7 Security tips for your iPhone

Now, more than ever before, your phones contain an extensive amount of personal information. Be it obvious things such as private emails, photos, and banking information, or the not so obvious things like health data, location data or contacts. iOS comes with some powerful security features built in that are incredibly easy to use. 

We have collated some of our top tips for protecting your data while it's out and about.

1. Get a long passcode

Everyone should at least be using a simple passcode, 4 simple digits that can protect your phone from some unscrupulous person getting hold of private information. Newer versions of iOS are now defaulting to 6 digit passcodes and that is a significant improvement over 4 digits.

To enable a passcode:

1. Open "Settings" and go to "Touch ID and Passcode"
2.If you haven't turned on passcode then turn it on and then you can choose your type of passcode; a simple 4 digit code, a custom length code (A number based passcode that's as long as you want) or a custom alphanumeric code (more like a password that allows for the use of letters and numbers) 

Obviously setting a long alphanumeric password is longer but with a touch ID enable phone you only really need to use the passcode after your phone restarts or if you lose a finger!

2. Check which notifications are accessible through the lock screen.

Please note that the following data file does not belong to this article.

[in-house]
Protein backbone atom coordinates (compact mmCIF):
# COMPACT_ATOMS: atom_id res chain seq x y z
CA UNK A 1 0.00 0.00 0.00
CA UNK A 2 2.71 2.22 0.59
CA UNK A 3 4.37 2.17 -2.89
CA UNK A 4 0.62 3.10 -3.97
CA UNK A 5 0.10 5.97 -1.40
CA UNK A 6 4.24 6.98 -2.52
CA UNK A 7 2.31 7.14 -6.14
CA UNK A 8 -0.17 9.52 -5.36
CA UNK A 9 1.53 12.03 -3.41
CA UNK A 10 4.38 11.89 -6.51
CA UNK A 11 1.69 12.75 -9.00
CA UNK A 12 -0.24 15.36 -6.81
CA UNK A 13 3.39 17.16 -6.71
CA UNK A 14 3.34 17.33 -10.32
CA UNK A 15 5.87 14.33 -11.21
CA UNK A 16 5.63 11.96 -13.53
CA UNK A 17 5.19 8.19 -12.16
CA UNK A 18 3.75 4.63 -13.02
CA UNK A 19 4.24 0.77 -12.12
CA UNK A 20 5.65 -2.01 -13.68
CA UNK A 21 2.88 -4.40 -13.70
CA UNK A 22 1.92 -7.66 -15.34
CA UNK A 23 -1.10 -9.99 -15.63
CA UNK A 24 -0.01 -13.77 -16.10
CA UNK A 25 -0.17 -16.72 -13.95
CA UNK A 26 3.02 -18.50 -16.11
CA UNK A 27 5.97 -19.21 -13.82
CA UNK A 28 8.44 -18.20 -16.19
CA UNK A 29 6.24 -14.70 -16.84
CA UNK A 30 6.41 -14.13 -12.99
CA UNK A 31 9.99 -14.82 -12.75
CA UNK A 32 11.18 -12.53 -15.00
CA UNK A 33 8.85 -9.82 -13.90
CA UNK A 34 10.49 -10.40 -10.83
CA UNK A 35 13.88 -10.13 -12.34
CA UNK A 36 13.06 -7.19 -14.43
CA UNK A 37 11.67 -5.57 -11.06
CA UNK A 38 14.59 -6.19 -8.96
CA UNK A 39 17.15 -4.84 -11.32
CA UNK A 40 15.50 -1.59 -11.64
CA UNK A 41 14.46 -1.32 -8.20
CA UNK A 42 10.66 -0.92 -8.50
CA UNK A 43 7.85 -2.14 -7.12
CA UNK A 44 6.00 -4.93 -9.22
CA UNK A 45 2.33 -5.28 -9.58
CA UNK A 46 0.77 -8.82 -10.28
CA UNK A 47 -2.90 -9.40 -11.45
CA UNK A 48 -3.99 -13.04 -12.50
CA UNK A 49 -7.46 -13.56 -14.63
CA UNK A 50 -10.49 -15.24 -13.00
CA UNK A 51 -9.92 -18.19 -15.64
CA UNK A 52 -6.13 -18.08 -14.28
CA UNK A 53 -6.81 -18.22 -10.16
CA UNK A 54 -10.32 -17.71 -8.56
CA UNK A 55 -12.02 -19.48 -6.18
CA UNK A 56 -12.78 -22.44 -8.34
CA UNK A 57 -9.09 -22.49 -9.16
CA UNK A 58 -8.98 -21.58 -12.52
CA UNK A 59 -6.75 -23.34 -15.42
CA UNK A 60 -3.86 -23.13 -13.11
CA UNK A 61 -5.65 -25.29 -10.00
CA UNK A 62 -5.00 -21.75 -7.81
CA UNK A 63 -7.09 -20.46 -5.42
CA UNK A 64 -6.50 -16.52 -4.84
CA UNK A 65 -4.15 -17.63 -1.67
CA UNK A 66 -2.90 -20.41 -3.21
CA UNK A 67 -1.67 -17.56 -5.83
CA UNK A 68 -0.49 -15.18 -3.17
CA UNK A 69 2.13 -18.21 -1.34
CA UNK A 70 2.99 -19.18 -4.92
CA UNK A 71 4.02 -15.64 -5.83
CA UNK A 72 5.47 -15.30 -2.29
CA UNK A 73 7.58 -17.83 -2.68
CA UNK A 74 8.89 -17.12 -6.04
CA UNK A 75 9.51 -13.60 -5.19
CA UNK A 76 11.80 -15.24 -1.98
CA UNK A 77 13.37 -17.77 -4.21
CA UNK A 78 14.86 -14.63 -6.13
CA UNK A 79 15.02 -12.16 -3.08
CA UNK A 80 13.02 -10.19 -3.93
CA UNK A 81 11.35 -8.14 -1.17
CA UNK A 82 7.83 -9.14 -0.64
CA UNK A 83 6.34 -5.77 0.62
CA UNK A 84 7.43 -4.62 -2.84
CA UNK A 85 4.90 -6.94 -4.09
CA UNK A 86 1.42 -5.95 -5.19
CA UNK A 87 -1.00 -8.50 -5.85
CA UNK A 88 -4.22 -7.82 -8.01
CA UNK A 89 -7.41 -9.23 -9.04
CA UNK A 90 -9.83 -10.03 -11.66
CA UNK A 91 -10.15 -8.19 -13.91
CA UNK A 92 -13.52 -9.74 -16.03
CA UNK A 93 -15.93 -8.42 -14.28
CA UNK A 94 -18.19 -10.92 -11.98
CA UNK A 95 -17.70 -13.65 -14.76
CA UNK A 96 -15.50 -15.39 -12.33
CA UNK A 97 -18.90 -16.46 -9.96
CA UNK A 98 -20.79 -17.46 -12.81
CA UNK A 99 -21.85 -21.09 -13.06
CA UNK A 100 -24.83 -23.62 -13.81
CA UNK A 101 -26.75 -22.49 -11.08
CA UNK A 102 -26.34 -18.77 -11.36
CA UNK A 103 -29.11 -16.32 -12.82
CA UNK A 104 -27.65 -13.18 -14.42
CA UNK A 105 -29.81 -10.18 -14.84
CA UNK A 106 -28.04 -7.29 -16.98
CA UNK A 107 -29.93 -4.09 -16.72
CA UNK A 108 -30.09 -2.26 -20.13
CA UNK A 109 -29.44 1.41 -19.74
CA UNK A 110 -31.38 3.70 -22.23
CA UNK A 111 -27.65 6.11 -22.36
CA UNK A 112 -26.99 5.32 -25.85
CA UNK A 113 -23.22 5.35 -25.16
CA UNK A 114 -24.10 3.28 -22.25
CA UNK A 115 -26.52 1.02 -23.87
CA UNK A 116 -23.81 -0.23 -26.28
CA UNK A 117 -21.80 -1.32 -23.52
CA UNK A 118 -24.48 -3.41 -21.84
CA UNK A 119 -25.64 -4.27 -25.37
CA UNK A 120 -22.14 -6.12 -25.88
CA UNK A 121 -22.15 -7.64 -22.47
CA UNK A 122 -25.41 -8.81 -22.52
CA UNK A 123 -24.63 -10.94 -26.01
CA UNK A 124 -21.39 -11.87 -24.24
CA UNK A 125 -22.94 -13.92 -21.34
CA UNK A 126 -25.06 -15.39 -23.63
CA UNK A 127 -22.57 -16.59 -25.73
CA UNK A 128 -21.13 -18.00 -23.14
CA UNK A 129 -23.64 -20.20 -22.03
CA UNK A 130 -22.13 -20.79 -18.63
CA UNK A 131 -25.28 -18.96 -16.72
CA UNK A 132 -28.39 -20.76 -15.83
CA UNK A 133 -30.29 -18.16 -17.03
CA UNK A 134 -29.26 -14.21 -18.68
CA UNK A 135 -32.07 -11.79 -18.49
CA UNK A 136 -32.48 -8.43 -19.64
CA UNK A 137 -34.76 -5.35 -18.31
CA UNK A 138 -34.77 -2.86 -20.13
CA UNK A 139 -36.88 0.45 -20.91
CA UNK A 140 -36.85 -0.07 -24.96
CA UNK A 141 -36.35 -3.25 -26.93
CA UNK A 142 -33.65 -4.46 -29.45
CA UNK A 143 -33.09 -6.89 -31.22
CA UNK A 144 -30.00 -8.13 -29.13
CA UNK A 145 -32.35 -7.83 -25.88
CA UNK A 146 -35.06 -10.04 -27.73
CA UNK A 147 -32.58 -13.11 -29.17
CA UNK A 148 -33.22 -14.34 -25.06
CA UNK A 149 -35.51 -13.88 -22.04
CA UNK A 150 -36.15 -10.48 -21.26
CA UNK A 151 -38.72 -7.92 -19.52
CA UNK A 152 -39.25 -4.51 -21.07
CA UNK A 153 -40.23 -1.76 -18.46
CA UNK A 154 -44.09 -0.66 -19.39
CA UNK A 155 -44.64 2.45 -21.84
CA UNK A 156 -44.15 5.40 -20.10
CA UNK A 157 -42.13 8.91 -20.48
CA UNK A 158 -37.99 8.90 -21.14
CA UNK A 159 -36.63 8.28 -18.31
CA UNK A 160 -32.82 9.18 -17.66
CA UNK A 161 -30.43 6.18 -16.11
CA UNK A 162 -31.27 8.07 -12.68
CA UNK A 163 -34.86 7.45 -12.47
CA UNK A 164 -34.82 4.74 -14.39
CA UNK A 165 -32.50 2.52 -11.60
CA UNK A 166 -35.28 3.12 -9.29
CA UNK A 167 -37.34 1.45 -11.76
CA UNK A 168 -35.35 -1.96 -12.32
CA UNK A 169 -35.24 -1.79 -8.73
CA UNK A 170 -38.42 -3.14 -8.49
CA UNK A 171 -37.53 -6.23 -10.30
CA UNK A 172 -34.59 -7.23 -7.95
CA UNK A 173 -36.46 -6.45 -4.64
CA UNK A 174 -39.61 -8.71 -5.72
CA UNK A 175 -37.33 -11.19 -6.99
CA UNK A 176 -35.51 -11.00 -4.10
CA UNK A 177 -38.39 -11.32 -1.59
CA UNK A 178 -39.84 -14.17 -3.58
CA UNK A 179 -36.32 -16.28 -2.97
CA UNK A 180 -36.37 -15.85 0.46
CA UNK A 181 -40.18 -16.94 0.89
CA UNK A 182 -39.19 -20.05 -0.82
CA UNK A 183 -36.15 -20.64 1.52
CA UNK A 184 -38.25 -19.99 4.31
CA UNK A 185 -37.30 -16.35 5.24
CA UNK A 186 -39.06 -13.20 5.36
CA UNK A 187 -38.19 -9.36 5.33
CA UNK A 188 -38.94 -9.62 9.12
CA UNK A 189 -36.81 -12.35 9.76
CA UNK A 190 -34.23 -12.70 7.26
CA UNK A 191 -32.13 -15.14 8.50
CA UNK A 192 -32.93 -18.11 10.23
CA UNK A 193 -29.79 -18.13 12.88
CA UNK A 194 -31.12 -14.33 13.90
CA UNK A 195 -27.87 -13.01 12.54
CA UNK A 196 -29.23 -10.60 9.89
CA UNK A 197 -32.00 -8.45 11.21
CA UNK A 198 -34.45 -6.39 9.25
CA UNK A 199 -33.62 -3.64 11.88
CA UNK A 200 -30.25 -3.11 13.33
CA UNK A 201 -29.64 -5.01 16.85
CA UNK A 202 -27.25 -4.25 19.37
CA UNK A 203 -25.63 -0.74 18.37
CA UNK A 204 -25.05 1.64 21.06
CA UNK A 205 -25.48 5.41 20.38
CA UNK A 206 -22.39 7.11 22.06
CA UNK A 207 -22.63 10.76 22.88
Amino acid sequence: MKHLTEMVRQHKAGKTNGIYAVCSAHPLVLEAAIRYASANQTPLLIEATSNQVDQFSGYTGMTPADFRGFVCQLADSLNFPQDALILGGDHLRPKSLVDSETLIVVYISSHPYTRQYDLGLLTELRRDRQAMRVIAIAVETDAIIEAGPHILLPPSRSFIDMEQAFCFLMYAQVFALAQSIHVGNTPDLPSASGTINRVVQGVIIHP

Having quick access to your data without having to unlock your phone is brilliant, but that also means if someone picks up you phone they can also gain access to it. It's wise to double-check which apps are accessible from the lock screen. There could potentially be private information pop up in a text or an Apple Pay transaction you want to keep private.

To check what's enabled:

1. Open settings and tap on "Touch ID and passcode"
2. In the "Allow Access When Locked" Section you make some adjustments to what pops up.

We would suggest turning off Today (as it shows your appointments) Notifications View, Reply with Message (stops other people replying as you!), Wallet (depending on how frequently you use apple pay as this is also secured with your fingerprint) and possibly Siri.

NB. Leaving Siri enabled allows an honest person to ask Siri "Whose phone is this?" to see your contact information to return it to you.

3.Enable iCloud and Find My iPhone

Find My iPhone is a brilliant feature that has helped my wife find her phone on a number of occasions. Not only does it use the GPS to locate it on a map, so you can be sure you haven't left it the taxi, but allows you to play a sound on the phone even is the phone is on silent!

The other great feature it has is the ability to remotely wipe a lost iPhone. So if you left your phone on the train you can remotely remove all the data on it before anyone has the chance to access it.

1. Go to settings and tap on "iCloud"
2. Make sure that the "Find My iPhone" is set to ON.

4. Use iCloud backups